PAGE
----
According to Robert Fisk of the Independent, a major British daily newspaper, “The big television networks have been given a list of five polling stations where they will be ‘allowed’ to film. Close inspection of the list shows that four of the five are in Shiite Muslim areas—where the polling will probably be high—and one in an upmarket Sunni area, where it will be moderate.” Sunni working class areas were entirely off limits, he noted.

In some cases, the media reports were literally military propaganda handouts. ABC News, for instance, reported thousands of voters in Fallujah, the city virtually destroyed by the US military onslaught last November. The source for this report of surprisingly high turnout was the US military command in the shattered city. Meanwhile, other news outlets put the turnout in Fallujah as minuscule, on a par with the other predominantly Sunni cities where few polls opened and few voters turned out.
...
More fundamentally, the entire election process is fatally tainted by the US military occupation. The regime that conducted the vote was appointed by the US occupation authorities, with the United Nations giving its rubber-stamp approval. The timing and procedures for the election were determined by US officials. And it was President Bush who decided earlier this month to reject the pleas of a majority of the Iraqi cabinet and oppose any postponement of the vote so as to allow for increased Sunni participation.

January 30 saw an unparalleled display of American military power on the streets of Baghdad, Mosul and other Iraqi cities. The 150,000 US troops were out in force, backed by hundreds of armored vehicles, and supplemented by another 150,000 US-trained Iraqi police and soldiers. Even the American media could not disguise the spectacle of Iraqis filing in to the polls through rolls of barbed wire, being frisked three separate times under the eyes of US snipers, while US helicopters and war planes roared overhead.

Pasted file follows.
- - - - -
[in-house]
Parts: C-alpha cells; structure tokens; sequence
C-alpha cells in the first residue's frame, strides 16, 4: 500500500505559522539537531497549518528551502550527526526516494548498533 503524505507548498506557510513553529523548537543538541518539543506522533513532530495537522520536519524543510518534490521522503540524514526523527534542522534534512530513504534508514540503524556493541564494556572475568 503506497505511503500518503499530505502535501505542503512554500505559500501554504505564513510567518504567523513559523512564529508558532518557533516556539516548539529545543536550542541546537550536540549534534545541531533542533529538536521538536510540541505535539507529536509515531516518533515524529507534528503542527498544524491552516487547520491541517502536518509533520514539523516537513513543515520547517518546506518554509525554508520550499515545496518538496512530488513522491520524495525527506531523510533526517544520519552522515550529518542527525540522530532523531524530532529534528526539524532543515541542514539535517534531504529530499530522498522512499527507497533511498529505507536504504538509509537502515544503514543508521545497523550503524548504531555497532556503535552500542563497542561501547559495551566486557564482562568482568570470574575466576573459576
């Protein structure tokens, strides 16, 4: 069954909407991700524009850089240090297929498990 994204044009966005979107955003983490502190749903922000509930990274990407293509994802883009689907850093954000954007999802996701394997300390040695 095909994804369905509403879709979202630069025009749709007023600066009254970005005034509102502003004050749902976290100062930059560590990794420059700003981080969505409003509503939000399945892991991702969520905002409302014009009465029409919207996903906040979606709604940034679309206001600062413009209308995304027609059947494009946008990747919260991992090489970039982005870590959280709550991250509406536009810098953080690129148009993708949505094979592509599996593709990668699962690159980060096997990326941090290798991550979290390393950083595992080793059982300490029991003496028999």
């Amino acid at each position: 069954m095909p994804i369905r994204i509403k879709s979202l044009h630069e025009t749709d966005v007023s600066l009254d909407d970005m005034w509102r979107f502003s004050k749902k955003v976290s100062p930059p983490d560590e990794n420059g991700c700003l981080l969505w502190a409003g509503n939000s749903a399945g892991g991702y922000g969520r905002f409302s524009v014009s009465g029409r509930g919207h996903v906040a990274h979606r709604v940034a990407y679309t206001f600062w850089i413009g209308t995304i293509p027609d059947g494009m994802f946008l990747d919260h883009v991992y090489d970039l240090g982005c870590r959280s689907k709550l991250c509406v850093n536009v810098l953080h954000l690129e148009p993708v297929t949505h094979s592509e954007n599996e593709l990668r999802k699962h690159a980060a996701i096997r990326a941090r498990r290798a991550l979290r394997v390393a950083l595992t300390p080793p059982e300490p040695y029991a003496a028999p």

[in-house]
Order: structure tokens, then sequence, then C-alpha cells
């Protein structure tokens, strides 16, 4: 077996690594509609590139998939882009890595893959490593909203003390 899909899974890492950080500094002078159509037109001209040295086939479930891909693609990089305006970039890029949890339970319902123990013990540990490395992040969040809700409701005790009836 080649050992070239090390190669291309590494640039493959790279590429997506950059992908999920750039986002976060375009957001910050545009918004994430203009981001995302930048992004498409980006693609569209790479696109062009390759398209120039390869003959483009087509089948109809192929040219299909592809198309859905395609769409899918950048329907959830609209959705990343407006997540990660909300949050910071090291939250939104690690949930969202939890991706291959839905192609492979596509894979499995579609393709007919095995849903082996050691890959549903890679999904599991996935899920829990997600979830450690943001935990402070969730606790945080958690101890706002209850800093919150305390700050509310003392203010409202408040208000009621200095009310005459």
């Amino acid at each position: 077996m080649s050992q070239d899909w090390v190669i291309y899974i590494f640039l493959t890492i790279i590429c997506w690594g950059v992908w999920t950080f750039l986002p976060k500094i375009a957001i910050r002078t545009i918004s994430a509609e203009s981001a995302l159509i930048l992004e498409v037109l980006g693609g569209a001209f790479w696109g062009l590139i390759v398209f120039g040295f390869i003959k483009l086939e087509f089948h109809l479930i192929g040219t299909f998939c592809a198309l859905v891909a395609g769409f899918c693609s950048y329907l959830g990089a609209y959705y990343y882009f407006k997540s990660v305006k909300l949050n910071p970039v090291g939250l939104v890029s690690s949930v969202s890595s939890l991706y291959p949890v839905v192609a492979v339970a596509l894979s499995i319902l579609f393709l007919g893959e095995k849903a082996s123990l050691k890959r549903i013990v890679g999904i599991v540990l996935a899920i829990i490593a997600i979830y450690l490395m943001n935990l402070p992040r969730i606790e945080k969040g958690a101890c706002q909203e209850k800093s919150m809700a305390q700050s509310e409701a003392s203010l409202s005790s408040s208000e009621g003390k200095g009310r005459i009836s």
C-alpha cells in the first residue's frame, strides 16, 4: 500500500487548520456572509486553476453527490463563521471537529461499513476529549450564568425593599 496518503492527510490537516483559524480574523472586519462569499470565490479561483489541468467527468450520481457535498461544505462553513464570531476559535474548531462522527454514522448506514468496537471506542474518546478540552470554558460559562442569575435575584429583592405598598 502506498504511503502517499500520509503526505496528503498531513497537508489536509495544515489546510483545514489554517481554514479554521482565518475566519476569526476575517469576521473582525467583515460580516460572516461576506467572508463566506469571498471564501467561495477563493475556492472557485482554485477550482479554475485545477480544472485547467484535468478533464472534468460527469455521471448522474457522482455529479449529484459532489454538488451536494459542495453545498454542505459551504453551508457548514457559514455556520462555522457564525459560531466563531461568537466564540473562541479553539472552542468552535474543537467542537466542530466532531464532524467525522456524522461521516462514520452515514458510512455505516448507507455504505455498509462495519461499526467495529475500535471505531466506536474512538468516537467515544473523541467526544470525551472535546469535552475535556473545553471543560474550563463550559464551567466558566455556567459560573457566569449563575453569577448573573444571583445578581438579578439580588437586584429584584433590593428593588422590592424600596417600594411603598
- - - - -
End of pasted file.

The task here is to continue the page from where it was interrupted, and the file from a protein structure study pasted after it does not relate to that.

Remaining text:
It was not a scene of freedom, but one of occupation and brutal subordination.
...
Within the United States, the government-backed media blitz on the triumph of democracy in Iraq is aimed at intimidating opponents of the war and US occupation. But this propaganda campaign only intensifies the contradictions in the Bush administration’s political position. If the Iraqi people have “taken control of their country,” as the White House claims, why must 150,000 US troops remain there? Why can’t 25 million Iraqis defend themselves from the small bands of foreign terrorists and Saddam Hussein loyalists who supposedly make up the resistance?

“Democratization” is merely the latest pretext for the US occupation, following the now discredited claims that the US invaded Iraq to destroy Saddam Hussein’s weapons of mass destruction or because of Saddam’s alleged connections with the terrorists who perpetrated the attacks of September 11, 2001. The democracy pretext, too, will be exploded by events.